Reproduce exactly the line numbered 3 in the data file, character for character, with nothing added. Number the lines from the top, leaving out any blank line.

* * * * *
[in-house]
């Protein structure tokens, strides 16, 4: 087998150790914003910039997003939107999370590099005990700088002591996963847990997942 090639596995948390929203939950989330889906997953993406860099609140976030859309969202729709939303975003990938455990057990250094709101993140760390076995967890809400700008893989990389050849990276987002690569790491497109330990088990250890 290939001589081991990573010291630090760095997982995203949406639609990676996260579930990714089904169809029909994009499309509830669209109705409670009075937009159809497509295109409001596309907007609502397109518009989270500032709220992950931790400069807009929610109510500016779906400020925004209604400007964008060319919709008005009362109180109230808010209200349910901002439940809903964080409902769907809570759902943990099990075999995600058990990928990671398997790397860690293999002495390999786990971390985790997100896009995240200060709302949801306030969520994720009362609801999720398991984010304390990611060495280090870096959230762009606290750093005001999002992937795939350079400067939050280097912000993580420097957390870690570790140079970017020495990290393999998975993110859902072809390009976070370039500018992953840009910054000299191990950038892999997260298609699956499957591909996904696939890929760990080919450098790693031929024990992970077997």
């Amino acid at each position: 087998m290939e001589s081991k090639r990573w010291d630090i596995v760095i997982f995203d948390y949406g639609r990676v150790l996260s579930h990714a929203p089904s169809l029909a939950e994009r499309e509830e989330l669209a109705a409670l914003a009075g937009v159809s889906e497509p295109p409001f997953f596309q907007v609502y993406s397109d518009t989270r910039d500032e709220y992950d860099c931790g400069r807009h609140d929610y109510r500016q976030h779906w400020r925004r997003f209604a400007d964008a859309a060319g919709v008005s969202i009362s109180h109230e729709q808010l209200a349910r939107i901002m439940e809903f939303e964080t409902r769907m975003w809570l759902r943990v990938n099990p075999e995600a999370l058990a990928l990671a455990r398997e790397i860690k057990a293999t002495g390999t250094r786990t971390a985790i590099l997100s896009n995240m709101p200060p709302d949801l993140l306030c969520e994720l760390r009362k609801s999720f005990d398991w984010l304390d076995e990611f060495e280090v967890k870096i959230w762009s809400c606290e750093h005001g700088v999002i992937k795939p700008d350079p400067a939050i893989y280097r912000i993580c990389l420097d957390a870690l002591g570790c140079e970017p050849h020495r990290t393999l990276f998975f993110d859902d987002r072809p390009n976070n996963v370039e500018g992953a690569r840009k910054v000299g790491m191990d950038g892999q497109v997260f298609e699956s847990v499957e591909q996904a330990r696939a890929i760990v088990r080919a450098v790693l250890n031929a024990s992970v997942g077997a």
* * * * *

């Amino acid at each position: 087998m290939e001589s081991k090639r990573w010291d630090i596995v760095i997982f995203d948390y949406g639609r990676v150790l996260s579930h990714a929203p089904s169809l029909a939950e994009r499309e509830e989330l669209a109705a409670l914003a009075g937009v159809s889906e497509p295109p409001f997953f596309q907007v609502y993406s397109d518009t989270r910039d500032e709220y992950d860099c931790g400069r807009h609140d929610y109510r500016q976030h779906w400020r925004r997003f209604a400007d964008a859309a060319g919709v008005s969202i009362s109180h109230e729709q808010l209200a349910r939107i901002m439940e809903f939303e964080t409902r769907m975003w809570l759902r943990v990938n099990p075999e995600a999370l058990a990928l990671a455990r398997e790397i860690k057990a293999t002495g390999t250094r786990t971390a985790i590099l997100s896009n995240m709101p200060p709302d949801l993140l306030c969520e994720l760390r009362k609801s999720f005990d398991w984010l304390d076995e990611f060495e280090v967890k870096i959230w762009s809400c606290e750093h005001g700088v999002i992937k795939p700008d350079p400067a939050i893989y280097r912000i993580c990389l420097d957390a870690l002591g570790c140079e970017p050849h020495r990290t393999l990276f998975f993110d859902d987002r072809p390009n976070n996963v370039e500018g992953a690569r840009k910054v000299g790491m191990d950038g892999q497109v997260f298609e699956s847990v499957e591909q996904a330990r696939a890929i760990v088990r080919a450098v790693l250890n031929a024990s992970v997942g077997a």